- Make sure your representative has proper credentials. This includes a CPA certificate, current license to practice law, or an Enrolled Agent. The EDD has no standards for allowing representation. Literally, your barber can represent you before the EDD!
- Try to retain a Certified Taxation Specialist. This person has passed not only the required state bar exam, but an additional bar exam for certification in a specialty.
- Just because someone is a certified specialist does not mean that he/she has any experience handling your specific type of matter.
- Ask the nature and extent of your representative’s experience. How many audits or collection matters has this person handled?
- Establish fees in advance. Never pay a fee based on a percentage of taxes saved. Pay either a flat fee or an hourly rate.
- Avoid paying a bonus for results. You have paid for the initial representation, why pay twice?
- Have a written fee agreement. Most states require a written fee agreement when services exceed a specific minimum fee.
- Facing the tax man is not a DIY project. Don’t go it alone. Get professional help.
- Don’t expect something for nothing. Free legal advice is not worth the price.
- Keep your month shut. Too many people get into too much trouble because they want to make a good impression with the agent or collector. They wind up saying too much. This is especially true with the EDD when anything you say can and will be used against you.
- The tax man is not your friend.
Choosing a competent professional to do your tax returns or to represent you in a tax controversy may be one of the most important decisions you will make. If you have a good professional, stick with that person and avoid changes.Choose wisely.
Robert Schriebman has a successful practice in the Rolling Hills Estates area of Los Angeles County serving clients throughout California and the United States. He has successfully dedicated more than 40 years to helping individual taxpayers, business owners, CPAs, Enrolled Agents, and tax attorneys navigate the complicated tax systems of the federal and state governments. Mr. Schriebman is in private practice. He is not affiliated in any way with the EDD and he is not employed by the EDD or any other agency of the State of California.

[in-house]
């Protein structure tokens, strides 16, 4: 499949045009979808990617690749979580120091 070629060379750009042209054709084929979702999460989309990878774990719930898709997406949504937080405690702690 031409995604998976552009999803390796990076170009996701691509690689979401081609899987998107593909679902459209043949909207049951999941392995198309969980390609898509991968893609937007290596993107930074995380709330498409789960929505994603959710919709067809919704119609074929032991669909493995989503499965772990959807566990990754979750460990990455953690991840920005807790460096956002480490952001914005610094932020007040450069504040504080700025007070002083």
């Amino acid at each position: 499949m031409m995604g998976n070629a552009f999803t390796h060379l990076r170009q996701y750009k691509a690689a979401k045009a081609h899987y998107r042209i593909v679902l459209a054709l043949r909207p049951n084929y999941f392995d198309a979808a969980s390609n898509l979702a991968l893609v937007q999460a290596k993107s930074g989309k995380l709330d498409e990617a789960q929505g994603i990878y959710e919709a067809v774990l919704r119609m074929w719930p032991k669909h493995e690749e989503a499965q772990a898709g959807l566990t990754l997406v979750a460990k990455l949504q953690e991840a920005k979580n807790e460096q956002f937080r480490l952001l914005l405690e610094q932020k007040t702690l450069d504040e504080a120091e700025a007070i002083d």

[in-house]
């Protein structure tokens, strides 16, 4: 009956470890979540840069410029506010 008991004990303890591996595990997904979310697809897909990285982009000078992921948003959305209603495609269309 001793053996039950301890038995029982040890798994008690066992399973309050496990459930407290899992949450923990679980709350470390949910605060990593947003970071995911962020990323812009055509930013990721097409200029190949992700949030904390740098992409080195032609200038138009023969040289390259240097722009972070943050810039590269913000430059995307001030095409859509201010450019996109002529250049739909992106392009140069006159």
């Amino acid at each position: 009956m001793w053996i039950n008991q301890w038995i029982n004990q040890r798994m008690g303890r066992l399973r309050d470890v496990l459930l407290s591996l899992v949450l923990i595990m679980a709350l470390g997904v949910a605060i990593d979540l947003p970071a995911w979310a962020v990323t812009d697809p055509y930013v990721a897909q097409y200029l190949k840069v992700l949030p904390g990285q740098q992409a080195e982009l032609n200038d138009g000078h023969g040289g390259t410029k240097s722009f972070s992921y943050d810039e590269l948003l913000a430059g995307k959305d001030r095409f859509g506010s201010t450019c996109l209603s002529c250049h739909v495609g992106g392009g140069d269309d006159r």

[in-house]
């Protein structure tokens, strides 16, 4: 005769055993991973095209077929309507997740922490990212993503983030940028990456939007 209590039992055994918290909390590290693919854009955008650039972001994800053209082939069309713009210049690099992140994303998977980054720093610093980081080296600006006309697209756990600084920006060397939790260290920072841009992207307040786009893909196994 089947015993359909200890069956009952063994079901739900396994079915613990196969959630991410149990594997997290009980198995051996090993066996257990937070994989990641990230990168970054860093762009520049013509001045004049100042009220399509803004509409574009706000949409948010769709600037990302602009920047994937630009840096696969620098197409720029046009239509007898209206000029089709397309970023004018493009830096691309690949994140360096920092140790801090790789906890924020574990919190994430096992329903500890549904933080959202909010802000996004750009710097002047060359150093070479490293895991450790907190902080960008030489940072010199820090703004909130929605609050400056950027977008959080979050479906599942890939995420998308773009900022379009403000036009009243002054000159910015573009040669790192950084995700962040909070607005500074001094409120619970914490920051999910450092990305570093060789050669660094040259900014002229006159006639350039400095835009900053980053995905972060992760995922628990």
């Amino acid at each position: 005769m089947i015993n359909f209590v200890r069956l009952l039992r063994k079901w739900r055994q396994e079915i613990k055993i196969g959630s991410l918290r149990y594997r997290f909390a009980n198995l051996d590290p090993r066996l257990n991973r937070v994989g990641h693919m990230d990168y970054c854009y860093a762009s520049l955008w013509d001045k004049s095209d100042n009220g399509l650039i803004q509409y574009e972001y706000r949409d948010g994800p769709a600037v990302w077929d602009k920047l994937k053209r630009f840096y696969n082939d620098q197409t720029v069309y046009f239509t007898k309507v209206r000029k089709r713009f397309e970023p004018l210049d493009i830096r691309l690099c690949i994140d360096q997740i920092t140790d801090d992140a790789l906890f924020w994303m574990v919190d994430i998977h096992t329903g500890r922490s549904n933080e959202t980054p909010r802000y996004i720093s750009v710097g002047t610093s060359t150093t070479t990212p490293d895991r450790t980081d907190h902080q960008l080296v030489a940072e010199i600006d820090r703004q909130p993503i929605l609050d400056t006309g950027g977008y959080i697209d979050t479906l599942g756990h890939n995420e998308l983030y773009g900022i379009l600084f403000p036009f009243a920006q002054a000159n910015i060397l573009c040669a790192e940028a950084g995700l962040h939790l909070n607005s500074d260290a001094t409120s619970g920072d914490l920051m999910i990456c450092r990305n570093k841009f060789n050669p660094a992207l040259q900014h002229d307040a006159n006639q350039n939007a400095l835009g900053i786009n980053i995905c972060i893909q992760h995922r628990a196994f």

Robert Schriebman has written the only 2 books ever published dealing with how California Employment Development Department (EDD) operates. See “California Tax Collection Practice and Procedures” and “California Taxation Practice and Procedure,” both published by Commerce Clearing House.
Robert Schriebman has written over 20 books including the major manual used nationally by practitioners and the IRS, “IRS Tax Collection Procedures – A Manual for Practitioners” published by Commerce Clearing House.
Robert Schriebman has written over 20 books including the major manual used nationally by practitioners and the IRS, “IRS Tax Collection Procedures – A Manual for Practitioners” published by Commerce Clearing House in addition to the only 2 books ever published dealing with how California Employment Development Department (EDD) operates. See “California Tax Collection Practice and Procedures” and “California Taxation Practice and Procedure,” both published by Commerce Clearing House.